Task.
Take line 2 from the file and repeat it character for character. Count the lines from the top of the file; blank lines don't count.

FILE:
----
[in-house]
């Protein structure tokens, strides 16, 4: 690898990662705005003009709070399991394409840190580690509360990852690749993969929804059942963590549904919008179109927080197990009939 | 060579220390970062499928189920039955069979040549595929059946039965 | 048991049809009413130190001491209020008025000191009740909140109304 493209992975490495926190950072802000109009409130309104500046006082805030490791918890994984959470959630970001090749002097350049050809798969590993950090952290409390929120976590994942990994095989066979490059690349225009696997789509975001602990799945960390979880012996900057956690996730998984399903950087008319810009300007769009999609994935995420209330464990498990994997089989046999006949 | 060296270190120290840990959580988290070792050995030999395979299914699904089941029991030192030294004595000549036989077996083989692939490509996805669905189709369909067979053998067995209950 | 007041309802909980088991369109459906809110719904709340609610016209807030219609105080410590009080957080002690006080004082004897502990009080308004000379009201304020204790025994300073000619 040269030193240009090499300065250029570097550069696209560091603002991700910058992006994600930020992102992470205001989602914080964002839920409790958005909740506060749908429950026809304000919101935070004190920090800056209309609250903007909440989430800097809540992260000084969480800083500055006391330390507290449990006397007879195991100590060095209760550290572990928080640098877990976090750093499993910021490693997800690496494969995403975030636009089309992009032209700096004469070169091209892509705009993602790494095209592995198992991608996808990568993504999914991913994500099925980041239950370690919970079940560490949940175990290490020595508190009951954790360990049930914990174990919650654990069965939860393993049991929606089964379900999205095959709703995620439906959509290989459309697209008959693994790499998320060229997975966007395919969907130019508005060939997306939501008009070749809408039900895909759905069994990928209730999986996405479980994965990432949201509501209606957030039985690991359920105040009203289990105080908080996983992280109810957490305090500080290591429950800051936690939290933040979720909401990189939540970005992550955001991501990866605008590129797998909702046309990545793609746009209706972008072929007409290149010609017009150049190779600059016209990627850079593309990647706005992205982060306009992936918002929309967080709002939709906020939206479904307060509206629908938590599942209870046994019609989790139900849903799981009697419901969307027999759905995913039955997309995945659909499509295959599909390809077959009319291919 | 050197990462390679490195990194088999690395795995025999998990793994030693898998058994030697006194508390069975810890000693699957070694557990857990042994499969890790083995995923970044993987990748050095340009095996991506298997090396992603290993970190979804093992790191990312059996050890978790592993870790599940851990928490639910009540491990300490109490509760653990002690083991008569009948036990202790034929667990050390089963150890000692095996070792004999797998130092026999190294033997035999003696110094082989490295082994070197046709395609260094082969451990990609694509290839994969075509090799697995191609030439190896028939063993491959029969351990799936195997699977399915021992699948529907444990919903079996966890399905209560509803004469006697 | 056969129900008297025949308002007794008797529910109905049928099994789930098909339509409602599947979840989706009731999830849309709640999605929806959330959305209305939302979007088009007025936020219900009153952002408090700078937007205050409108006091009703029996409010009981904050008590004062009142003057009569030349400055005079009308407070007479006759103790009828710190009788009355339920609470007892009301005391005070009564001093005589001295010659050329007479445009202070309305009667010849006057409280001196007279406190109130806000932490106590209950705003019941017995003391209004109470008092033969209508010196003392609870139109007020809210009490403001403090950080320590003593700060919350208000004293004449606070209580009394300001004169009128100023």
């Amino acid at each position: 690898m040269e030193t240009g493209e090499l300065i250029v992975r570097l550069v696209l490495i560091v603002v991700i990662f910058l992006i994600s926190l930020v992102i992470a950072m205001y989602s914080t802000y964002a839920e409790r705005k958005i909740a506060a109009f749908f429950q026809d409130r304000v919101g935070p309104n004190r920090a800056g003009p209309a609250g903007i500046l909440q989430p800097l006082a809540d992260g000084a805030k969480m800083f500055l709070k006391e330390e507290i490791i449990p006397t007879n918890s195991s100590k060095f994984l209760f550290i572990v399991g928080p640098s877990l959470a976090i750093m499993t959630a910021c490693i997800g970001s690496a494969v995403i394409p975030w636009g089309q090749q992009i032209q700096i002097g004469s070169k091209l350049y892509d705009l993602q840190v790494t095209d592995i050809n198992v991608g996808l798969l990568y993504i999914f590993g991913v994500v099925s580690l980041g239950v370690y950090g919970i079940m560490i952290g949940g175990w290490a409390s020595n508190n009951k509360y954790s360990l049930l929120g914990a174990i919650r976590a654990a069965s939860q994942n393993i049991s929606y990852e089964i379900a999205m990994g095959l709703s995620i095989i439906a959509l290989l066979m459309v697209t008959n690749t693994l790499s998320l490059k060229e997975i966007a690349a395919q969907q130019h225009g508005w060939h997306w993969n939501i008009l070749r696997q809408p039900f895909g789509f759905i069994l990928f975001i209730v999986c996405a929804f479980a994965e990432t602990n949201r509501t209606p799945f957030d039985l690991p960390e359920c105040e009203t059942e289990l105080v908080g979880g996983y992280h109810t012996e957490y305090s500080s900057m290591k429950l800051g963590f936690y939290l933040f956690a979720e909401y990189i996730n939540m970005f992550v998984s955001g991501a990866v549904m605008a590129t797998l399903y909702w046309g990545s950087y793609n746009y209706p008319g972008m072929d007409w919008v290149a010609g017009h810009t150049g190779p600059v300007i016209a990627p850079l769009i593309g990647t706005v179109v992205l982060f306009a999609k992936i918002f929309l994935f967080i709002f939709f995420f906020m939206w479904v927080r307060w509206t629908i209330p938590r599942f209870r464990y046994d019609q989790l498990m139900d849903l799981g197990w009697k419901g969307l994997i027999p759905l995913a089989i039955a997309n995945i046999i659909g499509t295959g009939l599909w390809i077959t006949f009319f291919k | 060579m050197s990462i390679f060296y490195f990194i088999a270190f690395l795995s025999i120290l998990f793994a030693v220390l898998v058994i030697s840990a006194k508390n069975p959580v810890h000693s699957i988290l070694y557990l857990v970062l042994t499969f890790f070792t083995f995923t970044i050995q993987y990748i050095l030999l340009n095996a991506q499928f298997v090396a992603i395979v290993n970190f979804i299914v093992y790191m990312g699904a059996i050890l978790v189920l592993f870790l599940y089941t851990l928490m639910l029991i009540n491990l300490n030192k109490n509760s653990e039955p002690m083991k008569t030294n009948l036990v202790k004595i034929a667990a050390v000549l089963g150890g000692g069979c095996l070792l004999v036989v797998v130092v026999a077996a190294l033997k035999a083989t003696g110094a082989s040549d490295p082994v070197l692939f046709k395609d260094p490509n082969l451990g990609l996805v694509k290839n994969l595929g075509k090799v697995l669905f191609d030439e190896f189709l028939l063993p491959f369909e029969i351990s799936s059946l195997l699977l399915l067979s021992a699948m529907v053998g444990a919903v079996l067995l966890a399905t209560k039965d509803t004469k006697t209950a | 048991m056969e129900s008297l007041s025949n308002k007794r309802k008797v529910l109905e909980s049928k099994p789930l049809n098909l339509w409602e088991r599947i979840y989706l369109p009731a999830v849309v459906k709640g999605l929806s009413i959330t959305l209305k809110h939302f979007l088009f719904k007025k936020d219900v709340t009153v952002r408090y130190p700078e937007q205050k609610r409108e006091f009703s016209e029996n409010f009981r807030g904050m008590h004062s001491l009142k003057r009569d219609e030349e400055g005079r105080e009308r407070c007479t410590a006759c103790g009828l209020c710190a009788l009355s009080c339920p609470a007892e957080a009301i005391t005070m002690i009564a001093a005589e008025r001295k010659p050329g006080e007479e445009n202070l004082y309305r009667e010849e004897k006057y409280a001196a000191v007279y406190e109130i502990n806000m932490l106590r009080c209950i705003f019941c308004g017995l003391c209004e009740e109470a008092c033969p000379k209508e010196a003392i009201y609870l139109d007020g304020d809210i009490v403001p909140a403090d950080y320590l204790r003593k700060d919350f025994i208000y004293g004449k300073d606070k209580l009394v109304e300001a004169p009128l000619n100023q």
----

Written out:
């Protein structure tokens, strides 16, 4: 690898990662705005003009709070399991394409840190580690509360990852690749993969929804059942963590549904919008179109927080197990009939 | 060579220390970062499928189920039955069979040549595929059946039965 | 048991049809009413130190001491209020008025000191009740909140109304 493209992975490495926190950072802000109009409130309104500046006082805030490791918890994984959470959630970001090749002097350049050809798969590993950090952290409390929120976590994942990994095989066979490059690349225009696997789509975001602990799945960390979880012996900057956690996730998984399903950087008319810009300007769009999609994935995420209330464990498990994997089989046999006949 | 060296270190120290840990959580988290070792050995030999395979299914699904089941029991030192030294004595000549036989077996083989692939490509996805669905189709369909067979053998067995209950 | 007041309802909980088991369109459906809110719904709340609610016209807030219609105080410590009080957080002690006080004082004897502990009080308004000379009201304020204790025994300073000619 040269030193240009090499300065250029570097550069696209560091603002991700910058992006994600930020992102992470205001989602914080964002839920409790958005909740506060749908429950026809304000919101935070004190920090800056209309609250903007909440989430800097809540992260000084969480800083500055006391330390507290449990006397007879195991100590060095209760550290572990928080640098877990976090750093499993910021490693997800690496494969995403975030636009089309992009032209700096004469070169091209892509705009993602790494095209592995198992991608996808990568993504999914991913994500099925980041239950370690919970079940560490949940175990290490020595508190009951954790360990049930914990174990919650654990069965939860393993049991929606089964379900999205095959709703995620439906959509290989459309697209008959693994790499998320060229997975966007395919969907130019508005060939997306939501008009070749809408039900895909759905069994990928209730999986996405479980994965990432949201509501209606957030039985690991359920105040009203289990105080908080996983992280109810957490305090500080290591429950800051936690939290933040979720909401990189939540970005992550955001991501990866605008590129797998909702046309990545793609746009209706972008072929007409290149010609017009150049190779600059016209990627850079593309990647706005992205982060306009992936918002929309967080709002939709906020939206479904307060509206629908938590599942209870046994019609989790139900849903799981009697419901969307027999759905995913039955997309995945659909499509295959599909390809077959009319291919 | 050197990462390679490195990194088999690395795995025999998990793994030693898998058994030697006194508390069975810890000693699957070694557990857990042994499969890790083995995923970044993987990748050095340009095996991506298997090396992603290993970190979804093992790191990312059996050890978790592993870790599940851990928490639910009540491990300490109490509760653990002690083991008569009948036990202790034929667990050390089963150890000692095996070792004999797998130092026999190294033997035999003696110094082989490295082994070197046709395609260094082969451990990609694509290839994969075509090799697995191609030439190896028939063993491959029969351990799936195997699977399915021992699948529907444990919903079996966890399905209560509803004469006697 | 056969129900008297025949308002007794008797529910109905049928099994789930098909339509409602599947979840989706009731999830849309709640999605929806959330959305209305939302979007088009007025936020219900009153952002408090700078937007205050409108006091009703029996409010009981904050008590004062009142003057009569030349400055005079009308407070007479006759103790009828710190009788009355339920609470007892009301005391005070009564001093005589001295010659050329007479445009202070309305009667010849006057409280001196007279406190109130806000932490106590209950705003019941017995003391209004109470008092033969209508010196003392609870139109007020809210009490403001403090950080320590003593700060919350208000004293004449606070209580009394300001004169009128100023």